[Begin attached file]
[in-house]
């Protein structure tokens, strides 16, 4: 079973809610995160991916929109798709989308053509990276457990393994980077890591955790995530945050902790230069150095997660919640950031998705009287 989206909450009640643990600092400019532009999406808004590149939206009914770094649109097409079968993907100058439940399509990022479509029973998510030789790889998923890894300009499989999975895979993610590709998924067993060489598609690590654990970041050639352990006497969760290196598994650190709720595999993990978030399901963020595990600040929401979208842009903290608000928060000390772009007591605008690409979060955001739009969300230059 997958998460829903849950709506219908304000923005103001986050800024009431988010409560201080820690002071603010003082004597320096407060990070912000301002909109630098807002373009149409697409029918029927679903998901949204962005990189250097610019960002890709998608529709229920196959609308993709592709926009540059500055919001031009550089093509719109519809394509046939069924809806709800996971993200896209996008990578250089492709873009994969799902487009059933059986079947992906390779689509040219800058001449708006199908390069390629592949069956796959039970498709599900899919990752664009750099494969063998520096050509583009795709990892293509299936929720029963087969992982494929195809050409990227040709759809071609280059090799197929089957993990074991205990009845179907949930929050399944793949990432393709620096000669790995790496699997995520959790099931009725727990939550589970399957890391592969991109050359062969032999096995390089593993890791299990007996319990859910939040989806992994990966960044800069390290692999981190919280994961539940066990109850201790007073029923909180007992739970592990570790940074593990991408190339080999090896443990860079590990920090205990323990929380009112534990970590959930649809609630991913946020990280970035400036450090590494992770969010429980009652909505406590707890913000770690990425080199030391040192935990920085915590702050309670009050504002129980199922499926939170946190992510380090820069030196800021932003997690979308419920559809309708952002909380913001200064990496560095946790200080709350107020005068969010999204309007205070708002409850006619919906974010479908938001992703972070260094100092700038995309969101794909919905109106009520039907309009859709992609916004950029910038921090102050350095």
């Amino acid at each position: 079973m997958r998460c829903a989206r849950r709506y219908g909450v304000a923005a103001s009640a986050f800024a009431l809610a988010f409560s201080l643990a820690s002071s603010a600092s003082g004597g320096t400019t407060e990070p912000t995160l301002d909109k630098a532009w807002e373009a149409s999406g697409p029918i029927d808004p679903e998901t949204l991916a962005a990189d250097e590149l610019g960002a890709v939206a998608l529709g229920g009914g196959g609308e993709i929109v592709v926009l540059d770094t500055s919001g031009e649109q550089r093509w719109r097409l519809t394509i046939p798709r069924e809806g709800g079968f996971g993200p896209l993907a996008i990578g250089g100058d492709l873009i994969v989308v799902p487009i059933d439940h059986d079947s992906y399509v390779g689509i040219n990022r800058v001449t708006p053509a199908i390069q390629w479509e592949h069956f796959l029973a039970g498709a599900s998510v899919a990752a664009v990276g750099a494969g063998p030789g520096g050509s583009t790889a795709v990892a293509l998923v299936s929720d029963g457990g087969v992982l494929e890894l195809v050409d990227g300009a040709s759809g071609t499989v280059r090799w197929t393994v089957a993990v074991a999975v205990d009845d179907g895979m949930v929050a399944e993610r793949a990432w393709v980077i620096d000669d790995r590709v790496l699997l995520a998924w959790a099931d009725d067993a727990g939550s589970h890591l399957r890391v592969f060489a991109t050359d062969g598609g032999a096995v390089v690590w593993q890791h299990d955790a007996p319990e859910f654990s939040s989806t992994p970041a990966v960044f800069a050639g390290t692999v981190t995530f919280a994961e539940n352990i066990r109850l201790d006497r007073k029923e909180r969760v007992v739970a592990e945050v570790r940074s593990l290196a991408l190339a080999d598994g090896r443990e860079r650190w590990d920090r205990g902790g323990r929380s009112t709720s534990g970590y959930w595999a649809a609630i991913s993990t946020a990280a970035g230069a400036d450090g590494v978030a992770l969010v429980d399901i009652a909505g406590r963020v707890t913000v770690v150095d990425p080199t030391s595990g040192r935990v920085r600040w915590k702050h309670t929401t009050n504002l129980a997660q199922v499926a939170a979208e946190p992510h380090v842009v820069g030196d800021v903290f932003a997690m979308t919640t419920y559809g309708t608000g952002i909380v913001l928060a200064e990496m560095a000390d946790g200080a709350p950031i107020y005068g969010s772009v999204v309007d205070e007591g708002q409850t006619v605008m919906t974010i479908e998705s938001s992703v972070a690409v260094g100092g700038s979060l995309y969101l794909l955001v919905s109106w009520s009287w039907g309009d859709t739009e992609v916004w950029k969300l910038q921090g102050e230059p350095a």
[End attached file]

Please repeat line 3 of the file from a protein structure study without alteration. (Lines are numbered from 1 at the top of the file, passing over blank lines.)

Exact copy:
């Amino acid at each position: 079973m997958r998460c829903a989206r849950r709506y219908g909450v304000a923005a103001s009640a986050f800024a009431l809610a988010f409560s201080l643990a820690s002071s603010a600092s003082g004597g320096t400019t407060e990070p912000t995160l301002d909109k630098a532009w807002e373009a149409s999406g697409p029918i029927d808004p679903e998901t949204l991916a962005a990189d250097e590149l610019g960002a890709v939206a998608l529709g229920g009914g196959g609308e993709i929109v592709v926009l540059d770094t500055s919001g031009e649109q550089r093509w719109r097409l519809t394509i046939p798709r069924e809806g709800g079968f996971g993200p896209l993907a996008i990578g250089g100058d492709l873009i994969v989308v799902p487009i059933d439940h059986d079947s992906y399509v390779g689509i040219n990022r800058v001449t708006p053509a199908i390069q390629w479509e592949h069956f796959l029973a039970g498709a599900s998510v899919a990752a664009v990276g750099a494969g063998p030789g520096g050509s583009t790889a795709v990892a293509l998923v299936s929720d029963g457990g087969v992982l494929e890894l195809v050409d990227g300009a040709s759809g071609t499989v280059r090799w197929t393994v089957a993990v074991a999975v205990d009845d179907g895979m949930v929050a399944e993610r793949a990432w393709v980077i620096d000669d790995r590709v790496l699997l995520a998924w959790a099931d009725d067993a727990g939550s589970h890591l399957r890391v592969f060489a991109t050359d062969g598609g032999a096995v390089v690590w593993q890791h299990d955790a007996p319990e859910f654990s939040s989806t992994p970041a990966v960044f800069a050639g390290t692999v981190t995530f919280a994961e539940n352990i066990r109850l201790d006497r007073k029923e909180r969760v007992v739970a592990e945050v570790r940074s593990l290196a991408l190339a080999d598994g090896r443990e860079r650190w590990d920090r205990g902790g323990r929380s009112t709720s534990g970590y959930w595999a649809a609630i991913s993990t946020a990280a970035g230069a400036d450090g590494v978030a992770l969010v429980d399901i009652a909505g406590r963020v707890t913000v770690v150095d990425p080199t030391s595990g040192r935990v920085r600040w915590k702050h309670t929401t009050n504002l129980a997660q199922v499926a939170a979208e946190p992510h380090v842009v820069g030196d800021v903290f932003a997690m979308t919640t419920y559809g309708t608000g952002i909380v913001l928060a200064e990496m560095a000390d946790g200080a709350p950031i107020y005068g969010s772009v999204v309007d205070e007591g708002q409850t006619v605008m919906t974010i479908e998705s938001s992703v972070a690409v260094g100092g700038s979060l995309y969101l794909l955001v919905s109106w009520s009287w039907g309009d859709t739009e992609v916004w950029k969300l910038q921090g102050e230059p350095a």